While a more detailed post is upcoming, I would like to share with you a few things that illustrate why I have every confidence that not only will the farm be able to pay the most basic of bills (insurance, property taxes, keeping the gravel road in place, and so forth) but the farm will, in fact. thrive.
Much of that is due to the fact that the costs of maintaining a food forest, once established, are miniscule, but yes, there are still expenses involved. Expenses which I have every faith will be covered by gifts and contributions from visitors, and periodic fundraisers by the non-profit we are establishing. (I’d also like to point out that the Federal Reserve is not a government agency with the common good as a priority, and the rapidly deteriorating U.S. dollar is pretty much an imaginary thing these days.
In the meantime, when pondering how this revolutionary new concept of running a gift economy farm on love — and trust — please consider the patterns in this aggregate of articles and video clips.
New Harvard Study Suggests Humans Are Naturally Good
“The conclusion is that the automatic reaction is to be friendly, generous and cooperative”
“A gift economy as we define it is where people give something without the expectation of anything in return.”
“Above all, what really matters for us here is to explore whether or not this type of relation could be created with people beyond our inner circles. Is it possible to cover our necessities (without using exchange or money) interacting with tens, hundreds, or thousands of persons? Let us see some examples.”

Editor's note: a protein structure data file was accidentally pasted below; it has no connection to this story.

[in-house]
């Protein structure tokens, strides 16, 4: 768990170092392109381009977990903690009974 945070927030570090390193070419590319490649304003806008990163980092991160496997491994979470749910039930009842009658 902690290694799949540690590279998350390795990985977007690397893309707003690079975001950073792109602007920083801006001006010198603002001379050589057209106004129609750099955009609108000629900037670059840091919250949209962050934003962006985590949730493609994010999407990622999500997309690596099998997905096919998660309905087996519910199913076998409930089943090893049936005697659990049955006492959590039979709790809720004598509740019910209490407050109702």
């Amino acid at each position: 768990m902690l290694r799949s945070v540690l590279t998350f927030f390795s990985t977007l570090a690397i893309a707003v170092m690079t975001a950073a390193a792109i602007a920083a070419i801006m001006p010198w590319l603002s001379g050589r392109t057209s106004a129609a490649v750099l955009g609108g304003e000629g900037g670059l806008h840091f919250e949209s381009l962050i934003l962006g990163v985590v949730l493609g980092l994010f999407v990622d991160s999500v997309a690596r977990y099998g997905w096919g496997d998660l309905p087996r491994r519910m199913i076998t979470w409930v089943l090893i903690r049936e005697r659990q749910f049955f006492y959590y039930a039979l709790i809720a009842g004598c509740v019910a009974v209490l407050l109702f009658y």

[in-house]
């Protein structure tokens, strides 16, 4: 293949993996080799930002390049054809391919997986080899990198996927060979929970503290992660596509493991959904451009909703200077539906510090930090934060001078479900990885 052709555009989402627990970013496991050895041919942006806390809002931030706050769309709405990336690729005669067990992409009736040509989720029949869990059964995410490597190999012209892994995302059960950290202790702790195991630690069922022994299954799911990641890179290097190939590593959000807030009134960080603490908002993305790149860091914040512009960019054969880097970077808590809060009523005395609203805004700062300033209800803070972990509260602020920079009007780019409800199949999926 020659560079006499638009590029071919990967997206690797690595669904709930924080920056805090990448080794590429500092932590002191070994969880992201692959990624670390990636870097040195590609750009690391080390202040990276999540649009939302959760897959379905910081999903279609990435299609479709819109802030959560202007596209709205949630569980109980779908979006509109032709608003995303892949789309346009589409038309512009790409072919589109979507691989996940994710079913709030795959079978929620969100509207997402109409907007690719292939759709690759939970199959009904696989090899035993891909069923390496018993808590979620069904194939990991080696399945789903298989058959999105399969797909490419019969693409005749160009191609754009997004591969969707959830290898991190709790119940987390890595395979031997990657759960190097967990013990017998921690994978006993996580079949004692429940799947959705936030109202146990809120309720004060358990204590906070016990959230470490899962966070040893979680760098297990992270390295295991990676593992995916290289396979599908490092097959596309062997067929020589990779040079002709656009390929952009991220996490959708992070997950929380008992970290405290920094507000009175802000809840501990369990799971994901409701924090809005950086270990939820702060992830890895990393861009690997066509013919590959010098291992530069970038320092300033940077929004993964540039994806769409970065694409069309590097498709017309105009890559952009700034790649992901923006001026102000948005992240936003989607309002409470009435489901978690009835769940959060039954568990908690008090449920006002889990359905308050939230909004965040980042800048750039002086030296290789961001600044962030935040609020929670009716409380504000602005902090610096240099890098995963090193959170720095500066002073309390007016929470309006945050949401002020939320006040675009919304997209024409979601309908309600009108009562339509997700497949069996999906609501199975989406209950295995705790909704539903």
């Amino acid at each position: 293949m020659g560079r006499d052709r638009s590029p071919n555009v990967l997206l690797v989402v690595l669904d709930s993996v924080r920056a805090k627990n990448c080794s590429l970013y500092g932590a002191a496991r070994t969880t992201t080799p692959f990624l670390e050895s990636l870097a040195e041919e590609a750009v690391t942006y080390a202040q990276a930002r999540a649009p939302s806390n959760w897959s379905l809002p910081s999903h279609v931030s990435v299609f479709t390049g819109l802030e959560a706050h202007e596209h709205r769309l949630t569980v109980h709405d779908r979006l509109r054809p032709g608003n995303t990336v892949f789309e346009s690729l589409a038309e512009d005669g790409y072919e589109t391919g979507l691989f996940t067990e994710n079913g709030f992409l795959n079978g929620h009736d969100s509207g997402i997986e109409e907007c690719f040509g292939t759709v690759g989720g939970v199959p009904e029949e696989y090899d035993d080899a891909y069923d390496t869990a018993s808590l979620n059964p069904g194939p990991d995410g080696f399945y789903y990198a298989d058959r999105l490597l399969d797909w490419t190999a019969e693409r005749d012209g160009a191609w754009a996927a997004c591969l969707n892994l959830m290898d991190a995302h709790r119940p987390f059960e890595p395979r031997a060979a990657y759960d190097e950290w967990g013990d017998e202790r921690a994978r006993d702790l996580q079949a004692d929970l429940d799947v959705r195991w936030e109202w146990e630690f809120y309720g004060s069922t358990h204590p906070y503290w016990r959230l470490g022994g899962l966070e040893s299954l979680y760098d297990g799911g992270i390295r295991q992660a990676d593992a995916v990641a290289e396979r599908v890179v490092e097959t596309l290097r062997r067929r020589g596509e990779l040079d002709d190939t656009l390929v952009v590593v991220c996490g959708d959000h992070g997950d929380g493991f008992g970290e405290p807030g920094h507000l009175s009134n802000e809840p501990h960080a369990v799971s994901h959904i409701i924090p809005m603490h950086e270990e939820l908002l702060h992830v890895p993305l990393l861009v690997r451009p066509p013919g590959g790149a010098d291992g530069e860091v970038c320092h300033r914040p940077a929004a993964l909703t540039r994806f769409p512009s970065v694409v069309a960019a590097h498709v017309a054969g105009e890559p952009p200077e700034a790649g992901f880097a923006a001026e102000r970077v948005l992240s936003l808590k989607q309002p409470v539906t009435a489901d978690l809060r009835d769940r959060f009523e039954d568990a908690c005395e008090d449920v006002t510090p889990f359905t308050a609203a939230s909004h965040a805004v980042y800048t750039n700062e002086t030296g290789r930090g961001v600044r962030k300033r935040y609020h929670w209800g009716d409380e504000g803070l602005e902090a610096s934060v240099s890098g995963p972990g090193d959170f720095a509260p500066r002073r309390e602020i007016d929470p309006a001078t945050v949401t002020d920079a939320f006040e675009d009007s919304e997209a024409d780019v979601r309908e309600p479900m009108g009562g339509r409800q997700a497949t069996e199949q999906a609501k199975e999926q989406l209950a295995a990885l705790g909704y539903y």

“A smile is integral to the design of a gift economy. This is an emergent, irreverent, rule-breaking search for a new way to relate to the world and each other. It is a playful subversion of the so-called “laws” of economics, no more evident than in the term itself, which puts “gift” first, thereby casting a new hue to the so-called gray science.”
“Community is woven from gifts. Unlike today’s market system, whose built-in scarcity compels competition in which more for me is less for you, in a gift economy the opposite holds. Because people in gift culture pass on their surplus rather than accumulating it, your good fortune is my good fortune: more for you is more for me. Wealth circulates, gravitating toward the greatest need. In a gift community, people know that their gifts will eventually come back to them, albeit often in a new form.”
Sensing the direction in which things are moving, our wiser and more responsible leaders, political and otherwise, rise to the occasion, support the growing movement for change, and frame a compelling story or narrative that makes sense of it all and provides a positive vision of a better America. It is a moment of democratic possibility.
And a few videos:
By now you may have an idea that we see this gift economy farm vision as more than just a farm.
To us, this is a vital step in creating “what’s next.” Almost every crucial system in our society is crumbling, has crumbled, or is looking kinda wobbly.
This dream of ours to save this land we love and establish a gift economy farm where perennial food crops are grown and shared in completely unconventional ways — it’s not just a fluffy bunny response to the fact that we want to remain in our home, and working with this land.
It’s what we feel called to do to help society transition into whatever comes next. It’s a bold statement of what we know to be possible, and we trust that when you resonate with what we envision, helping us make this happen will be worth a few bucks, or some time spreading the word.
Saving the land is the first and most urgent step. We need your help to do this. Please help in whatever way feels best to you.